Land Nav, Urban Close Quarters Combat, and Army Combatives

Yesterday we did day and night land navigation for official validation. We were issued a map, compass, grid protractor (used to plot points on a military map), and a PLGR (Precision Lightweight Global Positioning Receiver). I was told that there are newer PLGR's in theater because I complained how inferior they are to my Garmin E-Trex in every respect (speed in acquiring a signal, user friendliness). Needless to say, we did program the PLGR with all the points we had to find but we also used our Garmins. Garmins are much easier to use.

Today we did Urban Close Quarters Combat (CQC). We learned how to clear rooms, enter buildings, move between buildings, and go up stairs. I weighed myself today with all my gear (helmet, knee pads, elbow pads, body armor, pistol, rifle, pouches, empty magazines, and a three liter camelback with one liter of water) and I am humping about 50 pounds of gear give or take five pounds. I was literally running and jumping through doors, up and down stairs, and between buildings with more weight then I humped during my basic training! The scary thing is that I was not carrying any live ammo, which is extremely heavy.

Tomorrow we are going to finish our CQC training. It will be more challenging because they are adding OPFOR (bad guys) and COB's (Civilians on the Battlefield) to the mix. Oh yeah, and blank ammo. We would have used the special paint ammo but they ran out of money.

I failed to mention in the previous post that we recieved our first block of instruction in Army Combatives. On Saturday we get our second block. According to the instructors, the Army wanted a fighting system that can be taught easily to large amounts of people effectively and is easy to learn. Gross motor skills, nothing too fancy, and that can be utilized by anyone no matter what size and strength.

They looked at Muy Thai, Judo, Ju Jit Su, Kali Silat, and Kempo. The Army sent people to study under the Gracie brothers in Brazil. The Army has always had some form of hand to hand combat instruction. Now, for the first time in the Army's history, the Army has a fighting system with written doctrine to go with it.

From the training I received so far, I am very impressed. The stuff I learned this past week I was already familiar with due to my past training at the American Martial Arts Academy in Jefferson City. We all received a pretty good work out and the Army instructors were on target.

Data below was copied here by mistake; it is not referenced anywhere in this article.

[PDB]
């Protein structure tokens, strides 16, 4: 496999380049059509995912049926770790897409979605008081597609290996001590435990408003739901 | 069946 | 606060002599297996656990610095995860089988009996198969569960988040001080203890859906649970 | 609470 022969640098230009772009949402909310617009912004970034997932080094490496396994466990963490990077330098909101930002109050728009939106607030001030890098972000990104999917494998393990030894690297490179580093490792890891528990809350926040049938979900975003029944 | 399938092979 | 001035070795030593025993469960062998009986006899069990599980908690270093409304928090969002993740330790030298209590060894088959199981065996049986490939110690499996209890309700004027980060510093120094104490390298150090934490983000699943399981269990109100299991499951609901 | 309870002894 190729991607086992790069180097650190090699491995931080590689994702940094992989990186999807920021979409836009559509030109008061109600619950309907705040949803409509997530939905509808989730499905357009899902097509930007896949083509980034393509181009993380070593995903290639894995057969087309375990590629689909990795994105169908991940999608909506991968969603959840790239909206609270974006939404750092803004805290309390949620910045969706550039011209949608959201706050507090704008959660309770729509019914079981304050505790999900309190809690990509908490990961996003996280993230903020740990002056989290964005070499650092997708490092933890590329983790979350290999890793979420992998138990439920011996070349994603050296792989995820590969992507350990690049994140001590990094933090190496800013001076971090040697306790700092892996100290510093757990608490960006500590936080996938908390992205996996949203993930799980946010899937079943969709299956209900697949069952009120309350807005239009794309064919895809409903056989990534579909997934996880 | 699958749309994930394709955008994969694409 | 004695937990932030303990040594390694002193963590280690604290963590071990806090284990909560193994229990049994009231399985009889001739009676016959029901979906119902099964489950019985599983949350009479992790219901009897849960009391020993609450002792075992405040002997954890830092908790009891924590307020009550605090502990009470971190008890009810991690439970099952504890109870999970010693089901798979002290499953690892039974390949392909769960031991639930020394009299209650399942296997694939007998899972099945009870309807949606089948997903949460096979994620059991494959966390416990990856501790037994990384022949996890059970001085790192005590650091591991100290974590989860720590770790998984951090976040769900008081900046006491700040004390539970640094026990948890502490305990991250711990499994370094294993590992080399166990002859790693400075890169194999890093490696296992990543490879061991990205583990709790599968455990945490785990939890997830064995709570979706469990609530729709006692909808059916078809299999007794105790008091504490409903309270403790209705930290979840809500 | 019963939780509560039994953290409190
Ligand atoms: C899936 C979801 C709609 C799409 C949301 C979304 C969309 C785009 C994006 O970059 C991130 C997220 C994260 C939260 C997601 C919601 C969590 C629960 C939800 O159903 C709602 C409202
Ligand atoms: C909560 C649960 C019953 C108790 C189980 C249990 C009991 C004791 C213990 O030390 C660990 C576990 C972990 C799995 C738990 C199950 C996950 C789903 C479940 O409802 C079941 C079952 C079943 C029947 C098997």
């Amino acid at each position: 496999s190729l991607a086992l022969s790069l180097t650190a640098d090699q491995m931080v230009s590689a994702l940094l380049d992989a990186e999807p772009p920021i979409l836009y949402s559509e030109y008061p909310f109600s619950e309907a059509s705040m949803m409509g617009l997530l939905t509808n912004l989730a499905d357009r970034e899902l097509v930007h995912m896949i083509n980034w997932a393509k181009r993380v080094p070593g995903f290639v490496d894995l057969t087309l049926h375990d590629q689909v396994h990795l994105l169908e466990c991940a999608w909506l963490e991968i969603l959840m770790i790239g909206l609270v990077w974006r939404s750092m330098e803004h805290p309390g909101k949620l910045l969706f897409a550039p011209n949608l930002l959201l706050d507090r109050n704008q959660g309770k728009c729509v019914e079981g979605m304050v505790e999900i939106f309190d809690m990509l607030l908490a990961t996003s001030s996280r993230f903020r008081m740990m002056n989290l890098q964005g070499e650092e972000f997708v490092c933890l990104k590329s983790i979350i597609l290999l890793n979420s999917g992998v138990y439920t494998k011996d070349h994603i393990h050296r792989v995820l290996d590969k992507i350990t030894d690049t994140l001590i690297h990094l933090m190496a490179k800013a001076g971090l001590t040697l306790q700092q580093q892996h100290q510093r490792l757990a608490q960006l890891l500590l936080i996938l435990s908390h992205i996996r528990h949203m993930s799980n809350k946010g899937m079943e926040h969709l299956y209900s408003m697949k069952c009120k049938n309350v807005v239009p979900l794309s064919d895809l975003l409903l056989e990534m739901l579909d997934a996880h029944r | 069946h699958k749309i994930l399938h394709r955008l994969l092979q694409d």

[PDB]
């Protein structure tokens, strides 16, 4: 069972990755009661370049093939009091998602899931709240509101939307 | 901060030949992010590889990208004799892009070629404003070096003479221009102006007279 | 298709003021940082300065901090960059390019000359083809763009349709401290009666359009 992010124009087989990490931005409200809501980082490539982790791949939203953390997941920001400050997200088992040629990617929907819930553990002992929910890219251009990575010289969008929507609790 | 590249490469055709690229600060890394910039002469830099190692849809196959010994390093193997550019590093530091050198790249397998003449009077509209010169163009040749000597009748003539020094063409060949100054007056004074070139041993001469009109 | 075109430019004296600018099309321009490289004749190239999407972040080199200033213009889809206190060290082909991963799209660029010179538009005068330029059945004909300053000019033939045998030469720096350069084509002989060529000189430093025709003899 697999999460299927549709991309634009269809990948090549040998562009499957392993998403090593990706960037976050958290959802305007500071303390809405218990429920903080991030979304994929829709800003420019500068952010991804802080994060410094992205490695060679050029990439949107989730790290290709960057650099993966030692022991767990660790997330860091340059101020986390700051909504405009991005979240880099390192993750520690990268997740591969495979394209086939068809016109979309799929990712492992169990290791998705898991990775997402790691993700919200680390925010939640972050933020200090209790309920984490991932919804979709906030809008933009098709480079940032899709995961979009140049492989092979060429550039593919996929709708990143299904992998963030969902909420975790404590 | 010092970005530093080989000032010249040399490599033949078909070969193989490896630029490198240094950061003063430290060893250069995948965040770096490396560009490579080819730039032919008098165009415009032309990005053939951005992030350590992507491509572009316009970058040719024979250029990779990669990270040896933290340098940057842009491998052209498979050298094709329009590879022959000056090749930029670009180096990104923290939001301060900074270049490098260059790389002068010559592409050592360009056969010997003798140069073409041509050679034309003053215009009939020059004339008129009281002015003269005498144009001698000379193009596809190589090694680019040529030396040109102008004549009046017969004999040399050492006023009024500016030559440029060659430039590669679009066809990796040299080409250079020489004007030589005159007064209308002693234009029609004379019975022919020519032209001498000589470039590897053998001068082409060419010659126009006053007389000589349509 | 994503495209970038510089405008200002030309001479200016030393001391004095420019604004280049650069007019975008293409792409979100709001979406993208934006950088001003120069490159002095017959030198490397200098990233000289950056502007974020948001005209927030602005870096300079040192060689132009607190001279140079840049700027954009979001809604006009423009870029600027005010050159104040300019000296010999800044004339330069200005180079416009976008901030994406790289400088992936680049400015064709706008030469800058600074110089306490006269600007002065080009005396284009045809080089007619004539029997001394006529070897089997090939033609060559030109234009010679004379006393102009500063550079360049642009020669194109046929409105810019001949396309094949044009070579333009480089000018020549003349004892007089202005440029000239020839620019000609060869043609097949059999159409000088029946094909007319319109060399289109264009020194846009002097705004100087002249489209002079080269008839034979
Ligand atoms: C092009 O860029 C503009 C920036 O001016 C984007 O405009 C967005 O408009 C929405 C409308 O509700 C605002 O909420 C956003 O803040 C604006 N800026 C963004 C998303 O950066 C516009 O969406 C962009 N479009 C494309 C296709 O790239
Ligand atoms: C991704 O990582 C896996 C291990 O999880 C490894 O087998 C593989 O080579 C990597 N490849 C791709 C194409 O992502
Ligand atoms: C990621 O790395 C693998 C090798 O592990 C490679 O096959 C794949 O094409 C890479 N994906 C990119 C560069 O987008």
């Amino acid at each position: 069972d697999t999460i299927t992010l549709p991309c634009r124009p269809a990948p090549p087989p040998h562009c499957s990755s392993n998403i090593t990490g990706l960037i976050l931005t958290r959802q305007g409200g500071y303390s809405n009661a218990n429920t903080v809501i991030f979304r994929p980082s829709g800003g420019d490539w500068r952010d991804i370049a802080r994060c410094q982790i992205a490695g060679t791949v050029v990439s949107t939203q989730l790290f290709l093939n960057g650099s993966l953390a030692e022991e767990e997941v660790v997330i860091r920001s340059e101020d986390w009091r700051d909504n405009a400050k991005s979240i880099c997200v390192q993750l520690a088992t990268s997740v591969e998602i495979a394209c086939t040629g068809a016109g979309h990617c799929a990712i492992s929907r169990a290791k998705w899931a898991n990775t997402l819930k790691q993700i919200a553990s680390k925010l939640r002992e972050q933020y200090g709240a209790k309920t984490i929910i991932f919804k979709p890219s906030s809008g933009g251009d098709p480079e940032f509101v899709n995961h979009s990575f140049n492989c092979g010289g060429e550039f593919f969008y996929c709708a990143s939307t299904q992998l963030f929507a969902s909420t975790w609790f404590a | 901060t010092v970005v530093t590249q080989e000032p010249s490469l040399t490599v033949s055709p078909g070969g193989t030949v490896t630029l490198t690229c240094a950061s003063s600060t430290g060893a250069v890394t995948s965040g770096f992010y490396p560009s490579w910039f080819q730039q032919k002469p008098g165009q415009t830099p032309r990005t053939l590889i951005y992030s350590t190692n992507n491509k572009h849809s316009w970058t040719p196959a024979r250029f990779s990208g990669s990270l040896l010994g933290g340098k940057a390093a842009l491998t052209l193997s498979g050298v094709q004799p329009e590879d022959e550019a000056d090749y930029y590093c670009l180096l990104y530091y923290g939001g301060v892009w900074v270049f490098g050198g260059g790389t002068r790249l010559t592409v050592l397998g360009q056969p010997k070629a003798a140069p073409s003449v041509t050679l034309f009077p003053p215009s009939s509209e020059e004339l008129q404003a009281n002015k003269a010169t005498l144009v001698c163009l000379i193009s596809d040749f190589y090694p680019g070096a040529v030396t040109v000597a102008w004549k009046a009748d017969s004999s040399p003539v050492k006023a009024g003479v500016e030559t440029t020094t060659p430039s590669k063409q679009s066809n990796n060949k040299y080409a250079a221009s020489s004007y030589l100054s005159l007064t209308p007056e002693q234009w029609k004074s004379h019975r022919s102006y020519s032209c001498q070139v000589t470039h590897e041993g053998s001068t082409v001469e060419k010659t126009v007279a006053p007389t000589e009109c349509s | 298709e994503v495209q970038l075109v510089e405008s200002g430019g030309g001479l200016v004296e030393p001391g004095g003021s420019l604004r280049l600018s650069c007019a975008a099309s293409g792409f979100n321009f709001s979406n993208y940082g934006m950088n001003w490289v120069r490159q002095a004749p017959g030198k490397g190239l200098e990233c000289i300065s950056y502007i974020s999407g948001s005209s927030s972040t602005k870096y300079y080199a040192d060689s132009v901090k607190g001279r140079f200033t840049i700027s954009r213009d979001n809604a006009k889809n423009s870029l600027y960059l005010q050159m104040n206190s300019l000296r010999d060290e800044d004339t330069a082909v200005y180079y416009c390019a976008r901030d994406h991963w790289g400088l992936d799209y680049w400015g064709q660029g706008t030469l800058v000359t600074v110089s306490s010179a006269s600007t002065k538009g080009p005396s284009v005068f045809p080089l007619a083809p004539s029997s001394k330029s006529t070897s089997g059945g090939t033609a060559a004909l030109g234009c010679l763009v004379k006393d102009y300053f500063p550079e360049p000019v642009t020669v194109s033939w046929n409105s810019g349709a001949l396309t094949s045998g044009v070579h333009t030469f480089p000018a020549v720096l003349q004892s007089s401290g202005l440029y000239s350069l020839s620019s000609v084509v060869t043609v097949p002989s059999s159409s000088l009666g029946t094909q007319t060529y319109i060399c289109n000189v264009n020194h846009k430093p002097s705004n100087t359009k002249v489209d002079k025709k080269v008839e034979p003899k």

The Army's Chief of Staff wants every soldier in the Army to be trained in Army Combatives. It is about time the Army got serious about hand to hand. Wars are not won by pushing buttons; the soldier on the ground closing with and destroying the enemy wins them. The confidence a soldier gains through Army Combatives gives the soldier more options on how to handle any given situation. Army Combatives, plus the training we received today and will receive tomorrow in Close Quarters Combat gives us all the edge we need to instantly switch from being a desk jockey to a line Infrantry Soldier.

Warfare is too fluid to have a front line. A Marine General said that today we have the two block war. In two blocks, you can have a squad taking control of a building, another squad in a vicious firefight in a street, another squad rendering humanitarian assistance, and yet another squad diffusing a confrontation between two warring militias.

I feel the Army is doing a pretty good job of getting us ready to go down range. I am gratified in seeing that in close to twenty years of service, the Army is finally getting it right in what we all need as soldiers. Too bad it took 9-11 to get that process in gear.

CPT NightHawk


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